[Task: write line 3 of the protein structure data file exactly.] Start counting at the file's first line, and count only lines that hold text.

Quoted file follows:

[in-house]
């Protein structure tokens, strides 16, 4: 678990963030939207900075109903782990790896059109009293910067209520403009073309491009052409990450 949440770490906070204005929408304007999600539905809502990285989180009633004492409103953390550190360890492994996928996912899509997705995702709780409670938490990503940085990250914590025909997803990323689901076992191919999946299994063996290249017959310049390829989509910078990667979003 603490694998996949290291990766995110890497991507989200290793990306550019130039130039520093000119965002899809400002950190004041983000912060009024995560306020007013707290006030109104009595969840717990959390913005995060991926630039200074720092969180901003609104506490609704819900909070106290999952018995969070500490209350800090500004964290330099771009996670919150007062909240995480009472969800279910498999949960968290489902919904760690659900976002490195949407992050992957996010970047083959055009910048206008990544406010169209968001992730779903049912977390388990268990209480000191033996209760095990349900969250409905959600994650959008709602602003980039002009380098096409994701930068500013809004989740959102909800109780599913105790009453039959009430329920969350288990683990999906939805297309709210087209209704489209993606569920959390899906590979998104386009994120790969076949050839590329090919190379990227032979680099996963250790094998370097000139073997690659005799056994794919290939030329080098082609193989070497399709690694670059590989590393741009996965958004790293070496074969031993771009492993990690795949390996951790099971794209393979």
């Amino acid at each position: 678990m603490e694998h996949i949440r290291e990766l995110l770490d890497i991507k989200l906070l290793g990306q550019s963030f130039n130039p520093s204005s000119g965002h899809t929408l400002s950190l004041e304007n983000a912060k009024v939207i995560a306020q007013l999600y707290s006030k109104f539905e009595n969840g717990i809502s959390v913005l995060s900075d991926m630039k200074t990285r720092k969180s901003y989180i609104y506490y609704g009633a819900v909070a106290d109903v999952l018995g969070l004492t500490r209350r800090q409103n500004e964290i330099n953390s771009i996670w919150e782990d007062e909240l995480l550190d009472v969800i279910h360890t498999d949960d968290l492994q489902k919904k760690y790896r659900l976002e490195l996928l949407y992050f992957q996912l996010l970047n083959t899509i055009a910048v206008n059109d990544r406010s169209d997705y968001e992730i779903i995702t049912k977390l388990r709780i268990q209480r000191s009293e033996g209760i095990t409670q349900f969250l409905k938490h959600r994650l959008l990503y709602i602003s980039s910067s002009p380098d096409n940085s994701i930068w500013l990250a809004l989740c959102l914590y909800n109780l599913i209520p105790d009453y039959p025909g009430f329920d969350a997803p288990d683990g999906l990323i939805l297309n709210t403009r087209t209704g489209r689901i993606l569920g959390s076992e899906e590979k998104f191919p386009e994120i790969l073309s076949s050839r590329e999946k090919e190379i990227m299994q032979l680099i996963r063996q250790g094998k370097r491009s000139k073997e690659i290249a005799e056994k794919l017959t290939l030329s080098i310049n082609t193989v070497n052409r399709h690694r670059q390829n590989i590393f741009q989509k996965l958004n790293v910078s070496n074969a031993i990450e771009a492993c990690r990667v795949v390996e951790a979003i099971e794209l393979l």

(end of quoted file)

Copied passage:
């Amino acid at each position: 678990m603490e694998h996949i949440r290291e990766l995110l770490d890497i991507k989200l906070l290793g990306q550019s963030f130039n130039p520093s204005s000119g965002h899809t929408l400002s950190l004041e304007n983000a912060k009024v939207i995560a306020q007013l999600y707290s006030k109104f539905e009595n969840g717990i809502s959390v913005l995060s900075d991926m630039k200074t990285r720092k969180s901003y989180i609104y506490y609704g009633a819900v909070a106290d109903v999952l018995g969070l004492t500490r209350r800090q409103n500004e964290i330099n953390s771009i996670w919150e782990d007062e909240l995480l550190d009472v969800i279910h360890t498999d949960d968290l492994q489902k919904k760690y790896r659900l976002e490195l996928l949407y992050f992957q996912l996010l970047n083959t899509i055009a910048v206008n059109d990544r406010s169209d997705y968001e992730i779903i995702t049912k977390l388990r709780i268990q209480r000191s009293e033996g209760i095990t409670q349900f969250l409905k938490h959600r994650l959008l990503y709602i602003s980039s910067s002009p380098d096409n940085s994701i930068w500013l990250a809004l989740c959102l914590y909800n109780l599913i209520p105790d009453y039959p025909g009430f329920d969350a997803p288990d683990g999906l990323i939805l297309n709210t403009r087209t209704g489209r689901i993606l569920g959390s076992e899906e590979k998104f191919p386009e994120i790969l073309s076949s050839r590329e999946k090919e190379i990227m299994q032979l680099i996963r063996q250790g094998k370097r491009s000139k073997e690659i290249a005799e056994k794919l017959t290939l030329s080098i310049n082609t193989v070497n052409r399709h690694r670059q390829n590989i590393f741009q989509k996965l958004n790293v910078s070496n074969a031993i990450e771009a492993c990690r990667v795949v390996e951790a979003i099971e794209l393979l």